Mr Bruce Birchall

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Stewart Reuben
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Re: Mr Bruce Birchall

Post by Stewart Reuben » Thu Mar 14, 2013 12:23 am

I don't remember assistance to people drawing up their wills. I am sure David Anderton offered this when asked and it included a chess bequest.
The more recent problem is that, done in the right way, chess, not just for juniors, can now form a charity. But it has never been done. For example, I have been waiting to change my own will as appropriate, but I have no intention of leaving money to junior chess. So my will remains unaltered since 2002.

I don't think it demeaning for me to contact the cousins and offer them a copy of the video of the 1993 play. Neil, if you could trace that Nottingham cousin, that would be very good. Heir Hunters may not be prepared to provide me with the conact details.

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Michael Farthing
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Re: Mr Bruce Birchall

Post by Michael Farthing » Sat Apr 05, 2014 12:25 pm

This topic is now old, but I am a newbie here.

I met first met Bruce in 1964 when aged 11. He was 18 and Captain of Chess at Nottingham High School, then, as now, a strong chess school. That strength was largely due to Bruce's untiring efforts: a school team for every year group; an internal inter-form Swiss competition; a ladder; a school chess magazine which in one edition sold 200 copies within the school. Bruce's mother taught at a school for girls and she too championed chess there. Oh what an opportunity to be part of those 36 board matches between the two schools where one could encounter that mysterious opposite sex! Slowly I was weaned off attempting Scholar's mate in every game, graduated to the Royal Oppers, as Bruce pronounced it (I was thrilled to be playing a Royal Opening) and finally achieved attendance at BCF congresses as part of the grand Nottingham contingent.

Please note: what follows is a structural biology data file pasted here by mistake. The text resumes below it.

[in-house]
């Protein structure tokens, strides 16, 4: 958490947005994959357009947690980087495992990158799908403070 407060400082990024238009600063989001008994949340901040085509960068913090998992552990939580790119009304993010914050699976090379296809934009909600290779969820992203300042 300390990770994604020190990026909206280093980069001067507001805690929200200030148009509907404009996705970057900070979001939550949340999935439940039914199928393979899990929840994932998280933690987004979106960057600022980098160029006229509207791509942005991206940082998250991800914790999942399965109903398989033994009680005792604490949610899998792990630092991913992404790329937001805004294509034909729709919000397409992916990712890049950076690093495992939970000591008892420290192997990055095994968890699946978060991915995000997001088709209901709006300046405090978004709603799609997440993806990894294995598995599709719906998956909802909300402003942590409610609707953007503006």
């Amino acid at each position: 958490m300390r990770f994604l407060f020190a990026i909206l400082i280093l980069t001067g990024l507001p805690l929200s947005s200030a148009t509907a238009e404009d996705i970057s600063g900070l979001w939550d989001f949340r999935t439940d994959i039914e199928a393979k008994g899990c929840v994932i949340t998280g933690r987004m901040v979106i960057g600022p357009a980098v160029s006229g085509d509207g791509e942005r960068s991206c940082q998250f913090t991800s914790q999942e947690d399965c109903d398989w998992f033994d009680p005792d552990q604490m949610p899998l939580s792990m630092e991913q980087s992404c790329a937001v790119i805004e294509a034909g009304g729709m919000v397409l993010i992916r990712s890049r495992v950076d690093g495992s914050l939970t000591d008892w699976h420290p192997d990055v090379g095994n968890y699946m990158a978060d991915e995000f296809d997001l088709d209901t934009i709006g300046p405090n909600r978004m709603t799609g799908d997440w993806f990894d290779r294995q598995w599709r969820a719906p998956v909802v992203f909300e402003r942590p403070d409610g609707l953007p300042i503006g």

To me he was a god, until the day walking down into the centre of Nottingham he overtook, offered me a sweet (which I accepted) and then said, "Eating in the street, Farthing. You're to report to the prefects". Well, of course, that didn't happen and not for a moment did I believe him, but from then on he was a good friend as he was to so many others in the school.

Already his theatrical interest was evident and I remember his (somewhat over-acted) army sergeant portrayal in a school production. Less pleasant was his request that I should participate in his verse speaking choir (a peculiar Nottingham custom). I certainly had no desire to do this, but knew instinctively that friendship demanded it - and it was great fun.

Even then Bruce's controversial side surfaced for he took French leave from the Founders' Day Cricket Match, instituted in 1513 as a reward for pupils who had prayed for the soul of Dame Agnes, the Founder, and by 1964 an unwanted chore. Bruce was stripped of his honours and lost his prefectship. He laughed it off, but I secretly shook my fist at the Headmaster's office!